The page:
Brilliant, arrogant, and flawed, Sherlock Holmes uses both his powers of observation as well as modern scientific methods to solve mysteries both big and small. In the process, he has captured — and held — the public’s imagination since his first appearance in A Study in Scarlet (1887).
Holmes, along with his friend and biographer Dr. John Watson, is the literary creation of Sir Arthur Conan Doyle, but the two characters have taken on lives of their own, appearing in numerous films, stories and novels. Today, there are two television versions of Holmes (Elementary on CBS and the BBC/PBS series Sherlock), and a 2015 film Mr. Holmes, starring Ian McKellen as an elderly Sherlock nearing the end of his life.
In addition to direct depictions of Holmes and Watson, there have been alternative versions of the two men; these versions may have different names and/or different occupations (Dr. Gregory House and his friend Dr. James Wilson in Fox Television’s series House, for example), yet they share a common bond with Doyle’s original characters, especially with the difficult and intense Holmes.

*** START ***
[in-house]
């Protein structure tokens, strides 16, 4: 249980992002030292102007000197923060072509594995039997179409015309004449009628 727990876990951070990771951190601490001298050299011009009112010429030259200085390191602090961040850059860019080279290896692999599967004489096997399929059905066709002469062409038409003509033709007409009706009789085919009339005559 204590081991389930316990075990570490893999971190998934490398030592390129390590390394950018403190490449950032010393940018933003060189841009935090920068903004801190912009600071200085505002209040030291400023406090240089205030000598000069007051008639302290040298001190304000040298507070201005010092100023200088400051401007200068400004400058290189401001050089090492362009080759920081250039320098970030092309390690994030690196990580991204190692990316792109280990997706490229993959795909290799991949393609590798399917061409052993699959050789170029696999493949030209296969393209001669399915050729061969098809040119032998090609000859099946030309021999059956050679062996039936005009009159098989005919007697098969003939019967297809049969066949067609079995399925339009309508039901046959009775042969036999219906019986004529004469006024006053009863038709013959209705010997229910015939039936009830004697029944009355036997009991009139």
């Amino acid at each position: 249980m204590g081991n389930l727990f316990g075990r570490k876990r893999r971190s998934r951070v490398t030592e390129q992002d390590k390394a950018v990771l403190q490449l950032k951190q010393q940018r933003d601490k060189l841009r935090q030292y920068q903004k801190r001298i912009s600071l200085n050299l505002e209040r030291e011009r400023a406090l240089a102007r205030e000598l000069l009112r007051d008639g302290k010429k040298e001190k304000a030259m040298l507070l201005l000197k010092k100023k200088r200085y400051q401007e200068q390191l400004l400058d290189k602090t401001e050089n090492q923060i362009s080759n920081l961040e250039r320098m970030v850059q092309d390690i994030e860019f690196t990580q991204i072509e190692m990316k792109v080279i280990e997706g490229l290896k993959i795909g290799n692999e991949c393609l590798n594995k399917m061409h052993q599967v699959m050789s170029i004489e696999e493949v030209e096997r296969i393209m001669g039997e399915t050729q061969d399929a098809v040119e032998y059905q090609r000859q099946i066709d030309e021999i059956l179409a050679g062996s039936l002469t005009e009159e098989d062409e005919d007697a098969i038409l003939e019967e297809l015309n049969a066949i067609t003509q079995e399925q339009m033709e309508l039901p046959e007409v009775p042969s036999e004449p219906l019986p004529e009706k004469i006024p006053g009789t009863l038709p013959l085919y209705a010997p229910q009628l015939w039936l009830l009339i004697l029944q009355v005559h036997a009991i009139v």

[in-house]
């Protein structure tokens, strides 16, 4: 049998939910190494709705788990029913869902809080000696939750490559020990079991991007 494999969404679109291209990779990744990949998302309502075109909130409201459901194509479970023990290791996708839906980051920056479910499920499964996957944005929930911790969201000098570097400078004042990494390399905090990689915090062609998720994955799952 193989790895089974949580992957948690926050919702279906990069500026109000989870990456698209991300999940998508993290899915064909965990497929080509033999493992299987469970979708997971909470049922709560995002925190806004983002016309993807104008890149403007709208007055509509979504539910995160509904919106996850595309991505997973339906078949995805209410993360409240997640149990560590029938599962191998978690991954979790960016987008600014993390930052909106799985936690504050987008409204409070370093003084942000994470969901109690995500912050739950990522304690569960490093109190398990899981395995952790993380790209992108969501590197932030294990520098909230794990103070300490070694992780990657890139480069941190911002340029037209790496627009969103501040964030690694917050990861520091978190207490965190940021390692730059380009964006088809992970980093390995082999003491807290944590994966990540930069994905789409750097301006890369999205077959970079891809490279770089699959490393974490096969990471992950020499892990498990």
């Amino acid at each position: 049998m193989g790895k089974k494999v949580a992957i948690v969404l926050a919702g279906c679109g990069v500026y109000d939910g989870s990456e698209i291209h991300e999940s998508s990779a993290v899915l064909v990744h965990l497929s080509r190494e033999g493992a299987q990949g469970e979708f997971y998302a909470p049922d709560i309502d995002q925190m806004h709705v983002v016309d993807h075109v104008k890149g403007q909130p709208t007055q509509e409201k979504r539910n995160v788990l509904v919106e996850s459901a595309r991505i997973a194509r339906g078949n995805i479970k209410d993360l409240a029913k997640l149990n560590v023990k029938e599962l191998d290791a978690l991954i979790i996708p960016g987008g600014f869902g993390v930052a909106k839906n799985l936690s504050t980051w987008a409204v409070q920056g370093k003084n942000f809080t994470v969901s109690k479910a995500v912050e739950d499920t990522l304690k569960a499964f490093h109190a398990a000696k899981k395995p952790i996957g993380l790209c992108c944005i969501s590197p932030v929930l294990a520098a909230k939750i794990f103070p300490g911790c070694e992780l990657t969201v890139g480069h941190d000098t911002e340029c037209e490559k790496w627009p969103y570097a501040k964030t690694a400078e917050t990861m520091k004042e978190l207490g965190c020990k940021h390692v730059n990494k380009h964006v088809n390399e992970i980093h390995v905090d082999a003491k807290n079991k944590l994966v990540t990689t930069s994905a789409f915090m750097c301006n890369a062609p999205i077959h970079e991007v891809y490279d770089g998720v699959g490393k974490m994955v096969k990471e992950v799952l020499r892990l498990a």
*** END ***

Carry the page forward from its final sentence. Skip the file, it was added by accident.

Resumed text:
In this interactive presentation, we will examine the ways in which the character of Sherlock Holmes has been presented in film and fiction, and discuss the effect these different versions of the Consulting Detective have on the reader/viewer.